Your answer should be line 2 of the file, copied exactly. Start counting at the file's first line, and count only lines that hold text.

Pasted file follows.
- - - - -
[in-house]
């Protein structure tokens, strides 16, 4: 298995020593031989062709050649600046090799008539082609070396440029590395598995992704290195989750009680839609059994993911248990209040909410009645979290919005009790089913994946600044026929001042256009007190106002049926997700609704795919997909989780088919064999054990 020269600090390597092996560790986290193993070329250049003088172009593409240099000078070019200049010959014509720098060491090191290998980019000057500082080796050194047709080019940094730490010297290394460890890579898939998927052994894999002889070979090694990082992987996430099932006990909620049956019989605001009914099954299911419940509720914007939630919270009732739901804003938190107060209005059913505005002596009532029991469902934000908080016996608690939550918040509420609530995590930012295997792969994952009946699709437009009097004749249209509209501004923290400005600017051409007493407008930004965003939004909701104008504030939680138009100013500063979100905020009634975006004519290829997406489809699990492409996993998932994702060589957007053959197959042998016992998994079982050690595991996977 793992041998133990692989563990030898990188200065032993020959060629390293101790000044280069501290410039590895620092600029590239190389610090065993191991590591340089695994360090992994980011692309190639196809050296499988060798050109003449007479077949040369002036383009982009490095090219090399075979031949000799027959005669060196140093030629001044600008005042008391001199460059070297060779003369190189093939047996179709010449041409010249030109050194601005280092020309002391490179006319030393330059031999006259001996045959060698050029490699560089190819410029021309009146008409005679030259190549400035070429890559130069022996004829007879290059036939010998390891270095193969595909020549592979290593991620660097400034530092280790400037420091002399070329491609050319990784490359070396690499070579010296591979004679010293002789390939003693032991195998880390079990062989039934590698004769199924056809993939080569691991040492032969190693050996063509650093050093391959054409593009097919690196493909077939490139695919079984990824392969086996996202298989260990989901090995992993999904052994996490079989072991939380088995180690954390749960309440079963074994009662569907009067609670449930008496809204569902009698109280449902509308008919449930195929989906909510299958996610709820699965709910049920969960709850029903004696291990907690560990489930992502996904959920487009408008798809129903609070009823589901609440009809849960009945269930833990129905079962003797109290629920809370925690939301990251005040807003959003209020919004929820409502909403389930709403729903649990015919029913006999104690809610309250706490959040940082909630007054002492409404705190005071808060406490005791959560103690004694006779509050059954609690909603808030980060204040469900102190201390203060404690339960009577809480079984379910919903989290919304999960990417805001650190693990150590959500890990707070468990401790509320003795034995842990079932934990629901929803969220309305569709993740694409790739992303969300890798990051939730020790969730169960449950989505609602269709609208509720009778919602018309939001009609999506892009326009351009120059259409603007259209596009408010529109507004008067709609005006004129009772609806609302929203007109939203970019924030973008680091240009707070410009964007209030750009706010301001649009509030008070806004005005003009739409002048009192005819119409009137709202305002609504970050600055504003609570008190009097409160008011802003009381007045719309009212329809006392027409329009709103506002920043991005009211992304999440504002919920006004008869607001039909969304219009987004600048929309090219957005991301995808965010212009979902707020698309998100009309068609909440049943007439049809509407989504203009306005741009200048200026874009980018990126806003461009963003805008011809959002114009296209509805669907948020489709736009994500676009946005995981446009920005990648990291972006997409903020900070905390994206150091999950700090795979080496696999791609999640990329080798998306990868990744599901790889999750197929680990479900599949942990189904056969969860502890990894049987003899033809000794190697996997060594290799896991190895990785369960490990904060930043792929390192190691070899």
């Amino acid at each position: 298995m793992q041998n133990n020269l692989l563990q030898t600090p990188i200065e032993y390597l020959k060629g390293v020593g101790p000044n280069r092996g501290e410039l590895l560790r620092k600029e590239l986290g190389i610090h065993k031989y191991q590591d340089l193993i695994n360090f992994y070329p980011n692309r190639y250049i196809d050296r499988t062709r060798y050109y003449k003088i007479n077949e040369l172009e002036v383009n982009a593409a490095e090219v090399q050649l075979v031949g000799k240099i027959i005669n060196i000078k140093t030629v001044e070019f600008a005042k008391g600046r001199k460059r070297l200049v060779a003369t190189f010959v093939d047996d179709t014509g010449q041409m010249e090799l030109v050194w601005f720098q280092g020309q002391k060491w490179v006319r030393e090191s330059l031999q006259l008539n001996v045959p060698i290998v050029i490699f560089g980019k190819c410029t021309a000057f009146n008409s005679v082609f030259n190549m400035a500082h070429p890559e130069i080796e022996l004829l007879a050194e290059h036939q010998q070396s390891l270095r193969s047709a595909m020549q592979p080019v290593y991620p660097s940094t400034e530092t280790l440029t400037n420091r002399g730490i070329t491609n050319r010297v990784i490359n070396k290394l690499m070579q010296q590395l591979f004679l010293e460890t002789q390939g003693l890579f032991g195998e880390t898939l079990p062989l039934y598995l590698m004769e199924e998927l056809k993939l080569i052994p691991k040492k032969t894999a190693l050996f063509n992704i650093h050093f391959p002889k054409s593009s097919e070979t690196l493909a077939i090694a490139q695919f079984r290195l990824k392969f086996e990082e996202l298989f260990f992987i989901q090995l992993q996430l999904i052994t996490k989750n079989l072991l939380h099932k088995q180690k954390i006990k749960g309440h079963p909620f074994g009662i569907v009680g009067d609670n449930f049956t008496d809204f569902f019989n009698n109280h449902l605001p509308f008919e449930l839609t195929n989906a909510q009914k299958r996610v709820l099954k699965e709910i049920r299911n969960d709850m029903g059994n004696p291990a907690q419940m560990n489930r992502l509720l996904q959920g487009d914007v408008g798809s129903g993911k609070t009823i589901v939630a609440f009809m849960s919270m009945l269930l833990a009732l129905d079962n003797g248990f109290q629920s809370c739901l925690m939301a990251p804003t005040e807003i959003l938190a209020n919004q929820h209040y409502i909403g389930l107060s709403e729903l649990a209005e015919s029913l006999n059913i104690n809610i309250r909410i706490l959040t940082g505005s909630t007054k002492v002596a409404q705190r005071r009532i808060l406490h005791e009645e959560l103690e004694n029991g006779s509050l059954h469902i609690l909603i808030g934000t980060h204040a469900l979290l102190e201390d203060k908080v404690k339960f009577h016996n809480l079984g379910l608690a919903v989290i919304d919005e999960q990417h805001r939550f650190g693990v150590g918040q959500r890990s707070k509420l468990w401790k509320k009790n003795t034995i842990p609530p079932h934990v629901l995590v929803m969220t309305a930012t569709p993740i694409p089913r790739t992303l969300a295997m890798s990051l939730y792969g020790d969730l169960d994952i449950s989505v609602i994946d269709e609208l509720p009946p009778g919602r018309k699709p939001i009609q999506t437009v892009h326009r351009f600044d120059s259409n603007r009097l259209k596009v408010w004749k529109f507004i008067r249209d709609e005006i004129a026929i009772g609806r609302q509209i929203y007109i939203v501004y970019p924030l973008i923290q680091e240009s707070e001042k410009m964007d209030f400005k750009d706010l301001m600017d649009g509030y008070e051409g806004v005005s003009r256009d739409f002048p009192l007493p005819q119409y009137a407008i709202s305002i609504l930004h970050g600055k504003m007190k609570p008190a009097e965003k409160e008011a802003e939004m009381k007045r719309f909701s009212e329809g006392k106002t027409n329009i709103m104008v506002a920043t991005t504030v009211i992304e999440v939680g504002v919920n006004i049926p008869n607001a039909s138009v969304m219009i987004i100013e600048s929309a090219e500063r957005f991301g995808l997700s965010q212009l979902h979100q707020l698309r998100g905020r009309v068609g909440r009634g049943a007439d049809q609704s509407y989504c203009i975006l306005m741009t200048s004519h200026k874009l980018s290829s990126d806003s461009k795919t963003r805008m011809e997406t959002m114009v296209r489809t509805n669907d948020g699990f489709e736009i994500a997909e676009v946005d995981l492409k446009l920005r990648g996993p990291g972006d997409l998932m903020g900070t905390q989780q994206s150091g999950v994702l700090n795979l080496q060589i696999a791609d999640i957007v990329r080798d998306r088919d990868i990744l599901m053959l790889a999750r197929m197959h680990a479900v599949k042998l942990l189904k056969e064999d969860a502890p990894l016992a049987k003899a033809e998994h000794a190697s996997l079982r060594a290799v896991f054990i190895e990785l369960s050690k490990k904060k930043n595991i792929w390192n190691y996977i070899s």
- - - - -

């Protein structure tokens, strides 16, 4: 298995020593031989062709050649600046090799008539082609070396440029590395598995992704290195989750009680839609059994993911248990209040909410009645979290919005009790089913994946600044026929001042256009007190106002049926997700609704795919997909989780088919064999054990 020269600090390597092996560790986290193993070329250049003088172009593409240099000078070019200049010959014509720098060491090191290998980019000057500082080796050194047709080019940094730490010297290394460890890579898939998927052994894999002889070979090694990082992987996430099932006990909620049956019989605001009914099954299911419940509720914007939630919270009732739901804003938190107060209005059913505005002596009532029991469902934000908080016996608690939550918040509420609530995590930012295997792969994952009946699709437009009097004749249209509209501004923290400005600017051409007493407008930004965003939004909701104008504030939680138009100013500063979100905020009634975006004519290829997406489809699990492409996993998932994702060589957007053959197959042998016992998994079982050690595991996977 793992041998133990692989563990030898990188200065032993020959060629390293101790000044280069501290410039590895620092600029590239190389610090065993191991590591340089695994360090992994980011692309190639196809050296499988060798050109003449007479077949040369002036383009982009490095090219090399075979031949000799027959005669060196140093030629001044600008005042008391001199460059070297060779003369190189093939047996179709010449041409010249030109050194601005280092020309002391490179006319030393330059031999006259001996045959060698050029490699560089190819410029021309009146008409005679030259190549400035070429890559130069022996004829007879290059036939010998390891270095193969595909020549592979290593991620660097400034530092280790400037420091002399070329491609050319990784490359070396690499070579010296591979004679010293002789390939003693032991195998880390079990062989039934590698004769199924056809993939080569691991040492032969190693050996063509650093050093391959054409593009097919690196493909077939490139695919079984990824392969086996996202298989260990989901090995992993999904052994996490079989072991939380088995180690954390749960309440079963074994009662569907009067609670449930008496809204569902009698109280449902509308008919449930195929989906909510299958996610709820699965709910049920969960709850029903004696291990907690560990489930992502996904959920487009408008798809129903609070009823589901609440009809849960009945269930833990129905079962003797109290629920809370925690939301990251005040807003959003209020919004929820409502909403389930709403729903649990015919029913006999104690809610309250706490959040940082909630007054002492409404705190005071808060406490005791959560103690004694006779509050059954609690909603808030980060204040469900102190201390203060404690339960009577809480079984379910919903989290919304999960990417805001650190693990150590959500890990707070468990401790509320003795034995842990079932934990629901929803969220309305569709993740694409790739992303969300890798990051939730020790969730169960449950989505609602269709609208509720009778919602018309939001009609999506892009326009351009120059259409603007259209596009408010529109507004008067709609005006004129009772609806609302929203007109939203970019924030973008680091240009707070410009964007209030750009706010301001649009509030008070806004005005003009739409002048009192005819119409009137709202305002609504970050600055504003609570008190009097409160008011802003009381007045719309009212329809006392027409329009709103506002920043991005009211992304999440504002919920006004008869607001039909969304219009987004600048929309090219957005991301995808965010212009979902707020698309998100009309068609909440049943007439049809509407989504203009306005741009200048200026874009980018990126806003461009963003805008011809959002114009296209509805669907948020489709736009994500676009946005995981446009920005990648990291972006997409903020900070905390994206150091999950700090795979080496696999791609999640990329080798998306990868990744599901790889999750197929680990479900599949942990189904056969969860502890990894049987003899033809000794190697996997060594290799896991190895990785369960490990904060930043792929390192190691070899």